Brewers mum on Chapman’s acrobatics
In some perverse way, Bronson Arroyo might have done the Brewers a favor had he finished his no-hitter on Tuesday night. He could have spared the Brewers their ninth consecutive loss by one or two runs, and spared closer John Axford another maddening night on which one little mistake decided the game.
He also could have spared the Brewers the indignity of watching an opponent somersault his way off the mound after a game-ending strikeout.
Reds closer Aroldis Chapman, who tumbled not once but twice toward his catcher after sealing Cincinnati’s 4-3 win over the Brewers at Great American Ball Park, won no fans in either clubhouse with his dismount.
“I didn’t see it,” Brewers right fielder Corey Hart said. “I don’t care.”
“I didn’t see that. He did a somersault after?” infielder Taylor Green said. “Yeah, that’s… I’ve never seen that, really. That’s tough.”
Reds manager Dusty Baker said he missed it, too.
“I talked to Bronson on the way in and he said, ‘You didn’t see that?’” Baker said. “I turned to the guys and said, ‘Way to go.’ The next thing I looked on the board and saw him rolling around. That’s something Bryan [Price, Cincinnati’s pitching coach] has addressed. I know [Chapman] was happy, especially after the bad week he had last week, but that’s something — we don’t play like that.”
A great point made by many of you on Twitter: The Brewers have been the kinds of postgame antics in recent seasons, from the untucking of jerseys to the famous “bomb” celebration in 2009 when the Giants took a tough loss in a pennant race. It hurts more when you’re on the wrong side of it, an unfamiliar feeling for the Brewers after the success they had last season.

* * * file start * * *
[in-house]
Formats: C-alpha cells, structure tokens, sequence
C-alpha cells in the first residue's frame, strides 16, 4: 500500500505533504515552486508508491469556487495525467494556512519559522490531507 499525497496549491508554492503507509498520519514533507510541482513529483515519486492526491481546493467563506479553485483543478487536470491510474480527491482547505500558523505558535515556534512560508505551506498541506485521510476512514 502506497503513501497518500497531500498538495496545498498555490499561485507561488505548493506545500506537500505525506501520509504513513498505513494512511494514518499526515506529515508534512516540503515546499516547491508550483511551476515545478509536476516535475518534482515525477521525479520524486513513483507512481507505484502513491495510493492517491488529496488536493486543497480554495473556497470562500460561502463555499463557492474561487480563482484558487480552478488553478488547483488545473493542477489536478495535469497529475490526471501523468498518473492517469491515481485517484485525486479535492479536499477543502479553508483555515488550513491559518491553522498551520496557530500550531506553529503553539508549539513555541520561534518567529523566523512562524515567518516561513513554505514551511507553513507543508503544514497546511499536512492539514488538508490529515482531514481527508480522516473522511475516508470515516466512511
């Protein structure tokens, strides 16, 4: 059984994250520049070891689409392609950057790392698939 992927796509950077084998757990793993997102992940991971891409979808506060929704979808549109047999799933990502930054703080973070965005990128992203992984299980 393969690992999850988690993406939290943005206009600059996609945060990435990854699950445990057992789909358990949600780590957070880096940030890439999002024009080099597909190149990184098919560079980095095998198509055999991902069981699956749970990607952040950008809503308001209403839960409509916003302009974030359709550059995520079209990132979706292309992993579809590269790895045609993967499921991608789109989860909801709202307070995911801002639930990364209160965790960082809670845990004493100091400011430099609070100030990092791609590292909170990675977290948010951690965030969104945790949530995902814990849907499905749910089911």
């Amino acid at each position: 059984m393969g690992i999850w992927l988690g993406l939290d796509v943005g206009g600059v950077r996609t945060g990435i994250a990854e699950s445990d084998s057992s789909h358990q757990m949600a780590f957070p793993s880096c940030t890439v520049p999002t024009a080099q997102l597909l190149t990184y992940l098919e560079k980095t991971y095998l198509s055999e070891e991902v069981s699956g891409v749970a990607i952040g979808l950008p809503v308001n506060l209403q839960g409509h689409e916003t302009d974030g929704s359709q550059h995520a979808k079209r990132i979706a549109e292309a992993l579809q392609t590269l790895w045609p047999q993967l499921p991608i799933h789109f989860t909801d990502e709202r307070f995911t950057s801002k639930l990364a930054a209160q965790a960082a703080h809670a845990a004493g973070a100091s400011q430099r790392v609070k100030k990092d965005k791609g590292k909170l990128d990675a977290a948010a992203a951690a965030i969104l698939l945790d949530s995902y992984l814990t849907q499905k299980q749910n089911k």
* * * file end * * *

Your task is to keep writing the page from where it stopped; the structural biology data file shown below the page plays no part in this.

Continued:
Anyway, these Brewers have bigger issues.
Tuesday’s loss guaranteed that the Brewers would leave Cincinnati on Wednesday night further from first place than they arrived. At 33-41, they trail the National League Central-leading Reds by 8 1/2 games.
And closer John Axford can’t seem to shake his recent funk. He is 3-for-6 in save opportunities since June 12 with three losses (including Tuesday’s) — more blown saves and more losses than he suffered all of last season. He made a rare appearance Tuesday in the eighth inning of a tie game, manager Ron Roenicke said, because the Brewers determined earlier in the day that Axford needed the work. He had not pitched since saving a 1-0 win over the White Sox on Friday.
Axford never had a chance to settle in. Stubbs, one day removed from the disabled list, hit a first-pitch fastball over the center field fence.
“Everything else in that inning was great,” Axford said. “I’m almost at a loss for words now, it seems like. It’s just kind of exhausting. Even when I feel good and things seem to be clicking, one pitch, one play, one something happens that turns everything else around on me.”
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